My inspiration sometimes comes from the materials and processes themselves, capturing universal forms and impressions from nature and the human body. Other times, it come from photos, gatherings, and memories that serve as an impetus for my explorations of Black motherhood, where I examine my experiences of childhood and motherhood, reframing my memories for my children and my own healing. 

I strive to create situations where people are compelled to interact, to express, and challenge themselves to heal, to stand taller, to build community, and to work toward a more just future. This occurs in a classroom where my presence shows that art and woodworking is a valid pursuit for young people who look like me or when I bring together mothers of color in Boston to build solidarity, support, and friendship while we navigate raising Black and Brown children to value their own identities in a white society, or it happens within people as they interact with my work, hopefully having a lasting impact that can be felt beyond that moment. “  — Alison Croney Moses

About the 2024 Nominators

Seth Cluett is an artist and composer whose work ranges from photography and drawing to video, sound installation, concert music, and critical writing. Cluett’s works are marked by a detailed attention to perception and to the role of sound in the creation of a sense of place, the workings of memory, and the experience of time. The recipient of grants from Foundation for Contemporary Arts Emergency Fund, the Mellon Foundation, and Meet the Composer, his work has been presented internationally at venues such as The Whitney Museum, MoMA/PS1, Moving Image Art Fair, CONTEXT Art Miami, GRM, and STEIM. He has published writings with MIT Press, Tacet Revue, Leonardo Music Journal, and the Journal of the Acoustical Society of America, and his creative work is documented on Line, Sedimental, Notice, and Winds Measure recordings. Since 2017, Cluett has served as Artist-in-Residence at Nokia Bell Labs and is Director of the Computer Music Center and Assistant Director of the Sound Art MFA Program at Columbia University. 

Ruth Erickson currently serves as the Barbara Lee Chief Curator and Director of Curatorial Affairs at the The Institute of Contemporary Art/Boston. She has organized exhibitions including To Begin Again: Artists and Childhood, A Place for Me: Figurative Painting Now, and When Home Won’t Let You Stay: Migration through Contemporary Art; and solo presentations of Guadalupe Maravilla, María Berrío, and Barbara Kruger, among others. Her writing has appeared in numerous publications, including the critically acclaimed Leap Before You Look: Black Mountain College 1933–57 (2015), for which she was co-editor and served as research fellow. Before joining the ICA, Erickson was a fellow at the Institute of Contemporary Art Philadelphia and served as curator at Burlington City Arts. Erickson is the recipient of a prestigious Center for Curatorial Leadership Fellowship in 2021.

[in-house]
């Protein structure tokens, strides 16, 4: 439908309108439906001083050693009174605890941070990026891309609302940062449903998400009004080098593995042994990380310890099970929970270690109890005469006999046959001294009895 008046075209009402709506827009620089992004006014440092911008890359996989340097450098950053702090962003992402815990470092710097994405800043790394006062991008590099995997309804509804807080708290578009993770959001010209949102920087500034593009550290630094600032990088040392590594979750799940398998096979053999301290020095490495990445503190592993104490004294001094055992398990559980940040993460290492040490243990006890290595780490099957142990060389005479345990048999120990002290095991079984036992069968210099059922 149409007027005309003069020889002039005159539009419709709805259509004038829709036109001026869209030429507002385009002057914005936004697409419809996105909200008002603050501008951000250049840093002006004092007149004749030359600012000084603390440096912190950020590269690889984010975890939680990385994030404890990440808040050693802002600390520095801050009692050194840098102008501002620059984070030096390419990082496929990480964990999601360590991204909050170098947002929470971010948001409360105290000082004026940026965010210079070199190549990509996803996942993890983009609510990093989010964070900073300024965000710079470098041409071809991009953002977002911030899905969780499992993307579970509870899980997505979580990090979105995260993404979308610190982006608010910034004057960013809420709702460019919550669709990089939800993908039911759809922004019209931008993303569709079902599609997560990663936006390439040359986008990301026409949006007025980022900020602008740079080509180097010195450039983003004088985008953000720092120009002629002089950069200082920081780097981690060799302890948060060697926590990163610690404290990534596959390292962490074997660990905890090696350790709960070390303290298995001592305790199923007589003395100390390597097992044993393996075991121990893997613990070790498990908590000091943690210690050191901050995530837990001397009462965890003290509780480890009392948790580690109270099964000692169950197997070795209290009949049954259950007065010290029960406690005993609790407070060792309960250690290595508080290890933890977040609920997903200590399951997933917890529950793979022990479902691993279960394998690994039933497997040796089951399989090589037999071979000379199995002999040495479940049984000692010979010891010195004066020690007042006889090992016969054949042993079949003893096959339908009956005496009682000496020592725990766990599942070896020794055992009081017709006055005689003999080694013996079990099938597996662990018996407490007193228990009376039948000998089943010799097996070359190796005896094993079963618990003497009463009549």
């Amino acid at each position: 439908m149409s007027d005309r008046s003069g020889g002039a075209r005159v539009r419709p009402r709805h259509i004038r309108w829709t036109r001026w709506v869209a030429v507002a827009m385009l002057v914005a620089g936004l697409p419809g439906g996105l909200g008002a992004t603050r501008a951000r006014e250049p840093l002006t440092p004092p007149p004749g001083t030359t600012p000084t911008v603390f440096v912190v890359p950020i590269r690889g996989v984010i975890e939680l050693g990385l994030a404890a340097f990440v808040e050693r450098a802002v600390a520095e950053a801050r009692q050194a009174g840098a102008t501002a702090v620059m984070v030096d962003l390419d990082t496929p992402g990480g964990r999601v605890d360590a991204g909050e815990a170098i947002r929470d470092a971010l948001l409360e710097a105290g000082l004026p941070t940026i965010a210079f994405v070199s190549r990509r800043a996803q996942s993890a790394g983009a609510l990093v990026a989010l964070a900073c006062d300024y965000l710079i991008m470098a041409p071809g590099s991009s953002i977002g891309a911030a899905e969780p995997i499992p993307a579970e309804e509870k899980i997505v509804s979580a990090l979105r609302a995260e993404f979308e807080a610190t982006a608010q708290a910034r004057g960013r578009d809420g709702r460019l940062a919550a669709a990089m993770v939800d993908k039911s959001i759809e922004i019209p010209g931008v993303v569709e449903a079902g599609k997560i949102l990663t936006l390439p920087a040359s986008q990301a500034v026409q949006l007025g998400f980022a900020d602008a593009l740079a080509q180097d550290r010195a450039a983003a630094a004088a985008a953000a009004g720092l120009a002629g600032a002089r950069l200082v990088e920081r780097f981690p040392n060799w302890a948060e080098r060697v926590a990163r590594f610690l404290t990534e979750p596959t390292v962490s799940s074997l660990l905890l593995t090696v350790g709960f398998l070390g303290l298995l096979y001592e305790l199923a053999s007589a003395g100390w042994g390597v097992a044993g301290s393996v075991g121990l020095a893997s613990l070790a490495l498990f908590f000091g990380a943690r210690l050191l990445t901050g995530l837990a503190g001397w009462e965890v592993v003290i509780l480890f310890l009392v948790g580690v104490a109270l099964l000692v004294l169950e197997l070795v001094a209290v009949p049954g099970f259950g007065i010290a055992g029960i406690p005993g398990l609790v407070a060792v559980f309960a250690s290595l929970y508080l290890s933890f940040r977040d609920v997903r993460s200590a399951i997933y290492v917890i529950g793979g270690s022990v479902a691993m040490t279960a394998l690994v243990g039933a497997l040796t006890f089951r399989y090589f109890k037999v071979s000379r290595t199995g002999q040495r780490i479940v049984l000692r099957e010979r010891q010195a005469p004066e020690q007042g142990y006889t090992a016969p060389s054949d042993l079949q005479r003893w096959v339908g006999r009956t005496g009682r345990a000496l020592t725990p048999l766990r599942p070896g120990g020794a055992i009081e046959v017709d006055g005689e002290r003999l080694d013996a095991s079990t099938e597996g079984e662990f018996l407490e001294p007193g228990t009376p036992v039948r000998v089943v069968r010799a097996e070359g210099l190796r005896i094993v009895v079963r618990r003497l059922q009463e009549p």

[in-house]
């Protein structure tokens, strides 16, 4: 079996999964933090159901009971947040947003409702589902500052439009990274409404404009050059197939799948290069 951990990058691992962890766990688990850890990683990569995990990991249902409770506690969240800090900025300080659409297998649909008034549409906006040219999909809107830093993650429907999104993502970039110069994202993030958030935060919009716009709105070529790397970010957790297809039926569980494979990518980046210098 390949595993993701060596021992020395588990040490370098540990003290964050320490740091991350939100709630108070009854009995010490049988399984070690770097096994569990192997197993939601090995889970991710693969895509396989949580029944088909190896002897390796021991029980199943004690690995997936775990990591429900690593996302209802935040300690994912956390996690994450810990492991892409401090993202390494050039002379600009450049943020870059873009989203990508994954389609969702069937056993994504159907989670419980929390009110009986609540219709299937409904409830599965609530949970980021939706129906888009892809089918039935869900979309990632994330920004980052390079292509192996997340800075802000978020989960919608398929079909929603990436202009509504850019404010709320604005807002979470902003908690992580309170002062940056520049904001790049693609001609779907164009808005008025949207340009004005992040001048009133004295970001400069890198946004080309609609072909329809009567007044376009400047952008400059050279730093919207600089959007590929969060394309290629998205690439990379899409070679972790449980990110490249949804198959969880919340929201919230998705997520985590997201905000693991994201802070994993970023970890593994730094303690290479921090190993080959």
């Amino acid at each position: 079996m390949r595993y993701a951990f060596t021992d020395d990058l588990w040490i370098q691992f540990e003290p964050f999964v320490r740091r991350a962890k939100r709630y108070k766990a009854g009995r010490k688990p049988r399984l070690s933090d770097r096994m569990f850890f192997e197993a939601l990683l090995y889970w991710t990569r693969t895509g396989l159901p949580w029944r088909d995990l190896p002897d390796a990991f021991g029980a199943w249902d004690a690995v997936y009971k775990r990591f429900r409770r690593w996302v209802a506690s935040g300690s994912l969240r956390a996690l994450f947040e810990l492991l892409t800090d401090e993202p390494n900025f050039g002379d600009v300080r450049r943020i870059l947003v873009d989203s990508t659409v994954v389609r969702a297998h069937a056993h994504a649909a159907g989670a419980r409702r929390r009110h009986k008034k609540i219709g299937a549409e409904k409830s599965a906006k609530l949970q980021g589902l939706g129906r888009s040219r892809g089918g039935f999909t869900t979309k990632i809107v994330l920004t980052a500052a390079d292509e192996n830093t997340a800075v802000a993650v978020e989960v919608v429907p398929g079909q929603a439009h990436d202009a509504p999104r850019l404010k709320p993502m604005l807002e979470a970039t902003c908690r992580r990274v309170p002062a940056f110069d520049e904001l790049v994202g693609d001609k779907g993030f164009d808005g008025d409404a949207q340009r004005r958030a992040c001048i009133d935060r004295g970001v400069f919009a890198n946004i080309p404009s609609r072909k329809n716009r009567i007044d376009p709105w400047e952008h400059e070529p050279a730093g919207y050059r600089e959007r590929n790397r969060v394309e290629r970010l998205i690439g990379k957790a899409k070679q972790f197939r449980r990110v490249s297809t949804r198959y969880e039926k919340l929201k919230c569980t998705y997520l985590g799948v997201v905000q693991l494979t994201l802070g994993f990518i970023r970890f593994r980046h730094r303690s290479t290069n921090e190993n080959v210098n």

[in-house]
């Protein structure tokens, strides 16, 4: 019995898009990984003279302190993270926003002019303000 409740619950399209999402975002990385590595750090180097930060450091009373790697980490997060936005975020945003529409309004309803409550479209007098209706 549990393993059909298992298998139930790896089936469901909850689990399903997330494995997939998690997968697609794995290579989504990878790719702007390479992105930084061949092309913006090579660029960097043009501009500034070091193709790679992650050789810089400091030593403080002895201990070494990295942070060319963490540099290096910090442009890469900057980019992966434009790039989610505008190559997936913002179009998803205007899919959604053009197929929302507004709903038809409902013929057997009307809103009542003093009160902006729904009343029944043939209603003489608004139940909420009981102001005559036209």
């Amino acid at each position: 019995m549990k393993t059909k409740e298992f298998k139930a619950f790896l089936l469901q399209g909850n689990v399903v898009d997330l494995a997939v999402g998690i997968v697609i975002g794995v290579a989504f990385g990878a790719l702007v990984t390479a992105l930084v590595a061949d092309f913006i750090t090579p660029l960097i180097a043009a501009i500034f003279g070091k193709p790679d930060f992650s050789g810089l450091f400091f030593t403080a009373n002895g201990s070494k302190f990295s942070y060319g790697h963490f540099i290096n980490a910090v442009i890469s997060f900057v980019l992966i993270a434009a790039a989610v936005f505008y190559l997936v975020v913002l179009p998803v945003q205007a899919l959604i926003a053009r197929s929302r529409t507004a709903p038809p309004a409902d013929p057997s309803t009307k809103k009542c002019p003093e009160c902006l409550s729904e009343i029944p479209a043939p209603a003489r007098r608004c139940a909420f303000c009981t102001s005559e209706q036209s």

Maura Keefe is a contemporary dance historian and scholar in residence at Jacob’s Pillow Dance Festival. She is currently the Director of the School of Theatre, Dance, and Performance Studies at the University of Maryland, College Park. Keefe has given lectures and led audience programs nationally at places such as Princeton University, UCLA, Kennedy Center, and New York Live Arts; and internationally for the Festival Internacional Danza Extremadura, Mexico. She has published essays on women in dance, contemporary dance forms, and dance cultures. Keefe is the president of the Council of Dance Administrators and Chair of the Committee on Ethics for the National Association of Schools of Dance. She has served as a panelist for the New York State Council of the Arts, Maryland State Arts Council, and National Endowment for the Humanities. Keefe was previously Chair of the Department of Dance at SUNY Brockport and was on the dance faculty at Ohio University.

Paul Lazar founded Big Dance Theater in 1991 with Annie-B Parson. His work with the company includes conceiving, directing and/or performing in such works as “17c” (BAM) Supernatural Wife (BAM), and Comme Toujours Here I Stand (The Kitchen), at theaters ranging from The Old Vic in London to the Brooklyn Academy of Music. Paul directed Young Jean Lee’s Obie Winning “We’re Gonna Die” as well as plays at Saint Ann’s Warehouse and Classic Stage Company. Lazar has appeared in The Wooster Group’s North Atlantic, Brace Up!, Emperor Jones and The Hairy Ape. He is an instructor at NYU’s Tisch School of the Arts, and has taught Acting, Directing or Theatre History at Yale University, SUNY Purchase, Rutgers University, The Bill Esper Studio and The Michael Howard Studio. He is currently teaching at the Theater, Dance and Media concentration at Harvard. Paul’s film career includes roles in Silence of the Lambs, Mickey Blue Eyes, Lorenzo’s Oil, Philadelphia, The Host and Snowpiercer as well as numerous other films and television shows.